Published: Sun, March 03, 2019
Sci-tech | By Patricia Wade

SpaceX rocket launches towards the International Space Station

SpaceX rocket launches towards the International Space Station

A SpaceX rocket with a newly designed unmanned crew capsule has successfully blasted off from a launch pad in the U.S. state of Florida bound for the International Space Station.

The Crew Dragon launched lifted off from Cape Canaveral at 7.49 am GMT, (2.49am EST).

If all goes well with this flight and an upcoming emergency-escape test, Crew Dragon could fly two NASA astronauts to the orbiting lab this summer. No private company has ever launched humans into orbit, and during a webcast of the launch, SpaceX employees could be seen packed into the main foyer of the company's headquarters in Hawthorne, Calif., cheering each milestone.

After the shuttle program was shut down in July 2011 following a 30-year run, NASA began outsourcing the logistics of its space missions.

A veteran of two spaceflights, Garrett Reisman left NASA in 2011 to play a senior role in the development of the Crew Dragon spacecraft at SpaceX until past year.

The capsule is due to stay on the ISS for a period of five days, where it will undergo testing from the station's resident astronauts.

The only way astronauts can get to space are via Russian rockets, yet the cost of using them has steeply risen over the years. Both Boeing and SpaceX are hoping to have a manned flight later this year.

The only passenger is a life-size test dummy, named Ripley from the "Alien" movies.

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Crew Dragon launched to orbit for the first time ever this morning (March 2), kicking off an uncrewed, six-day demonstration mission to the International Space Station (ISS) known as Demo-1.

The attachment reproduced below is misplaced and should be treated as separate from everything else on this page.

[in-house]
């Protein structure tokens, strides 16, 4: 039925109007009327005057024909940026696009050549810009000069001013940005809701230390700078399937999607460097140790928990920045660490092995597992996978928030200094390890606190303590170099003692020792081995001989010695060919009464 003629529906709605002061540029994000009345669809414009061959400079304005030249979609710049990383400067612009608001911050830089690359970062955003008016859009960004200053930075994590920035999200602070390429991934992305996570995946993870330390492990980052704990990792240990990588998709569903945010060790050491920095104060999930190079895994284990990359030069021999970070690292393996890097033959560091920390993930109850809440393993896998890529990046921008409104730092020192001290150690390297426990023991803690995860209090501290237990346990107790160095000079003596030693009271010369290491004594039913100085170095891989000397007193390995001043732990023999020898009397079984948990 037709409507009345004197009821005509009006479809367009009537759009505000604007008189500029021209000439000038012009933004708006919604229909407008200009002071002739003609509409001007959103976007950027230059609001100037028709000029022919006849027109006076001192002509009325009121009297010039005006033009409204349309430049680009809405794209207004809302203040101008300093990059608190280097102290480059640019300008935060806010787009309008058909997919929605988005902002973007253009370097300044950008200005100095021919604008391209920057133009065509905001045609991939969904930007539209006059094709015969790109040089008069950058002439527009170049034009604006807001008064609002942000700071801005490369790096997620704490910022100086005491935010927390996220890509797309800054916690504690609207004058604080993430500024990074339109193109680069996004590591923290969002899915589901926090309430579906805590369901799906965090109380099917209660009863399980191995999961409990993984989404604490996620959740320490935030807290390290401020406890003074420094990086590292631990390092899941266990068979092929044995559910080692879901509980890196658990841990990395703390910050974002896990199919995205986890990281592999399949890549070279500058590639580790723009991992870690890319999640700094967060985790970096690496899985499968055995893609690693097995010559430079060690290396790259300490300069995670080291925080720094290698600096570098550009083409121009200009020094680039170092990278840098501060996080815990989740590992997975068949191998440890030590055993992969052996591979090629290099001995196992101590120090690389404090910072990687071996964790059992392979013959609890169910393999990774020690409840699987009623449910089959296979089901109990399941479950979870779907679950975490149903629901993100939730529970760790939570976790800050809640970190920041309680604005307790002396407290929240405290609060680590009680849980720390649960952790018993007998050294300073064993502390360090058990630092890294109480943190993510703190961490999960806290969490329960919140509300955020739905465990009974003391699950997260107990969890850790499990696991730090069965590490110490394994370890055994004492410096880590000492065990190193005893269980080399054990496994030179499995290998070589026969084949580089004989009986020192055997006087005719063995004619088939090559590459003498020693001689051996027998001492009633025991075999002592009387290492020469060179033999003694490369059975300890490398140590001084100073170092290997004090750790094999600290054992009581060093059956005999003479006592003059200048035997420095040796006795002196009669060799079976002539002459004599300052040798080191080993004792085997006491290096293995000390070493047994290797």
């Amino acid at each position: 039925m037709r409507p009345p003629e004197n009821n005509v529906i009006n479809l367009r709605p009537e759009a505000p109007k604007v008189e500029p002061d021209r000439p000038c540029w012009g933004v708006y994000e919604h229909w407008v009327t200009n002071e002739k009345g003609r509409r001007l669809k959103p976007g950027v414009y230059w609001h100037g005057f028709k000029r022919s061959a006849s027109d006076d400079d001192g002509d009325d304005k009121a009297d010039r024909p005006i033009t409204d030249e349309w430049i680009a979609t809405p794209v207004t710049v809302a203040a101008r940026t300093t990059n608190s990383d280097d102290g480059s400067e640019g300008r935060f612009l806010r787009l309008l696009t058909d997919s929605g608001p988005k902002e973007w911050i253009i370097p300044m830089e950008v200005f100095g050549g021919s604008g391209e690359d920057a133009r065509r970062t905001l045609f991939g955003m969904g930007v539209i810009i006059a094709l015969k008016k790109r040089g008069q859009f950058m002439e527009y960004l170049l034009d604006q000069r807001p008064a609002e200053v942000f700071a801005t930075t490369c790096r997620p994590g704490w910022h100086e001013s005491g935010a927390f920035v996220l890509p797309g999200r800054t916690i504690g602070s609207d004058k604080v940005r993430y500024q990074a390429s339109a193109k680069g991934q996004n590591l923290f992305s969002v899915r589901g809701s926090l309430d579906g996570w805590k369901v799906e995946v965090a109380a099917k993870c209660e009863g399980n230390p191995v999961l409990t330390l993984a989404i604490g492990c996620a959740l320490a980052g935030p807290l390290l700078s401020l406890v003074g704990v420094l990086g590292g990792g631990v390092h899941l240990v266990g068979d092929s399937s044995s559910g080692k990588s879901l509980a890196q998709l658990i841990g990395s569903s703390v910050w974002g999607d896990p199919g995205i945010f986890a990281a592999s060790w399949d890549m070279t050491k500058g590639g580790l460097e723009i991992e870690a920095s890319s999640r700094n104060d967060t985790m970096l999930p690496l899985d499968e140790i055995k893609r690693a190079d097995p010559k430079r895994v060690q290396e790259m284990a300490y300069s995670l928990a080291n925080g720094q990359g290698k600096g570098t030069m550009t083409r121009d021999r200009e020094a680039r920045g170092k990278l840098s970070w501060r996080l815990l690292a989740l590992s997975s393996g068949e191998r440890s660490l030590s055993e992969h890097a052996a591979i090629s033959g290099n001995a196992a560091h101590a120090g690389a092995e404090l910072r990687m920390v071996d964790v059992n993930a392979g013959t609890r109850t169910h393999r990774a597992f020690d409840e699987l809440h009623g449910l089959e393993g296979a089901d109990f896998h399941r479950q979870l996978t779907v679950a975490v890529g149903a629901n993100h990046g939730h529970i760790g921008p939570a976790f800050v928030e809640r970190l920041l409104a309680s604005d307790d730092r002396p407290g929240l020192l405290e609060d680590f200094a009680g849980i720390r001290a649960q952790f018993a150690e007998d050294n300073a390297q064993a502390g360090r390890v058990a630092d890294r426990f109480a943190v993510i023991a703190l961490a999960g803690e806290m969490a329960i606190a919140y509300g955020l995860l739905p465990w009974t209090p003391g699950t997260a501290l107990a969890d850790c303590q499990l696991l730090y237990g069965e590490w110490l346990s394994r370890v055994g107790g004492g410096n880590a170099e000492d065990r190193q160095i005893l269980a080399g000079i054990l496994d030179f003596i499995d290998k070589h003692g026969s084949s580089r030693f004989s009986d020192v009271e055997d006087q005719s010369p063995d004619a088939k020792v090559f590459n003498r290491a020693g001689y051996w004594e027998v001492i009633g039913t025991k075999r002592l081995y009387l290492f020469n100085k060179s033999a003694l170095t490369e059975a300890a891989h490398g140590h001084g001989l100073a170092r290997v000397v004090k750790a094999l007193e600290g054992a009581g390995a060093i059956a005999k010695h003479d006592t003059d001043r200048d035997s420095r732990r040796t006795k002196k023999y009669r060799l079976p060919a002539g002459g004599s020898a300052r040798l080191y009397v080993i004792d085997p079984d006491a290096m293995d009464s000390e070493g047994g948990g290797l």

Boeing is now scheduled to follow SpaceX's flight with an uncrewed test launch of its Starliner spacecraft as early as next month.

The companies can still launch people this year - but things will have to go smoothly.

Nasa chief Jim Bridenstine said it was a new era where "we are looking forward to be being one customer, as an agency and as a country". Soyuz tickets have skyrocketed over the years; NASA now pays $82 million per seat. "And I'm pretty sure it's not just me, I think everybody within SpaceX feels this and wants to get this right".

The booster for Boeing's capsule is a United Launch Alliance Atlas V rocket built in Decatur, Ala. But now there are four seats, three windows, computer touch screens and life-support systems.

"We're going to learn a ton from this mission, " said NASA's commercial crew program manager, Kathy Lueders. The spacecraft will rely on its computers to autonomously fly the spacecraft gently alongside the station and then attach itself to one of the docking ports.

This photo provided by SpaceX shows a test dummy in the new Dragon capsule designed for astronauts.

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